Be an Askable Adult!

Friday, September 25, 2015
I decided not to blog last week. The topic on my mind at that time was not mine to share. Ownership for that topic belonged to a young woman whom I’ve loved all her life. She was confused about a significant aspect of her sexual health. She was not yet diagnosed, in discomfort, and often in tears. If she hadn’t been comfortable enough to tell her mom about the situation, none of it would have been brought to my attention.

And that’s what I’ve decided to blog about now: healthy communication, especially between adults and children. It is how we learn to communicate in all our relationships. It is foundational to sexual health.

I know of girls who got their first periods and were afraid they were bleeding to death because no one had prepared them for this natural next step. I’ve heard of boys who carry shame about their erections because no one has told them how common it is to wake with ‘morning wood’. Imagine the fear and shame of trans youth whenever they have to choose between two public bathrooms, neither of which feels quite right. Nor quite safe.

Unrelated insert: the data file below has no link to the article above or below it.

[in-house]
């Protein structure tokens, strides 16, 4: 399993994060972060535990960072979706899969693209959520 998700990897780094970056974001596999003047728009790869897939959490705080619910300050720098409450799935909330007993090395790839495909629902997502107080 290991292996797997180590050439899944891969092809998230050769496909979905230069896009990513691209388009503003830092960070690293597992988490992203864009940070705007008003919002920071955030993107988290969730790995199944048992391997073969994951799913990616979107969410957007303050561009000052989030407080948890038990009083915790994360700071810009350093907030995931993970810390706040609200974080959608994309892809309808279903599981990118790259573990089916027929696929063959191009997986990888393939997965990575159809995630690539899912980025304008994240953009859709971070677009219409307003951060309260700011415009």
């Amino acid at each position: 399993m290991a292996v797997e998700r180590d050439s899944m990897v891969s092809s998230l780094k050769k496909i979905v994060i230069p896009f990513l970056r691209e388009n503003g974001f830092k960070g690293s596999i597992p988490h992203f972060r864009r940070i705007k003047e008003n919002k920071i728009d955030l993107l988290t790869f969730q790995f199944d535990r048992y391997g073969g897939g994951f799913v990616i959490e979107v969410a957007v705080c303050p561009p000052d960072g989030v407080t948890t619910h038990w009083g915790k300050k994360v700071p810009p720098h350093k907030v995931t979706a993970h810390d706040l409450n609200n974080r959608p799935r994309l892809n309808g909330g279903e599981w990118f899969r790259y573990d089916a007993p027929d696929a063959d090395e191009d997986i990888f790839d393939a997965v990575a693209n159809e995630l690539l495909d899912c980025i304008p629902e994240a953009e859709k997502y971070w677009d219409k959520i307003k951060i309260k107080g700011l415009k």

Kids need to feel safe. And they need adults they can trust.

The new curriculum refers to this at many different grade levels. In grade two, learning about inappropriate touch, kids are encouraged to tell an adult they trust. This suggestion is made again in grade four when they talk about bullying. In grade six, they are told it’s natural to have questions. They might want to ask about wet dreams or vaginal lubrication, for example.

Kids know who to ask. These people identify themselves, just by the way they treat kids. If you want to be the trusted adult in a kid’s life, you have to earn it. You have to show them you won’t freak out when they have something difficult to share. That you’ll support them, even when you’re uncertain of what to say.

Be an ally. Be an askable adult.

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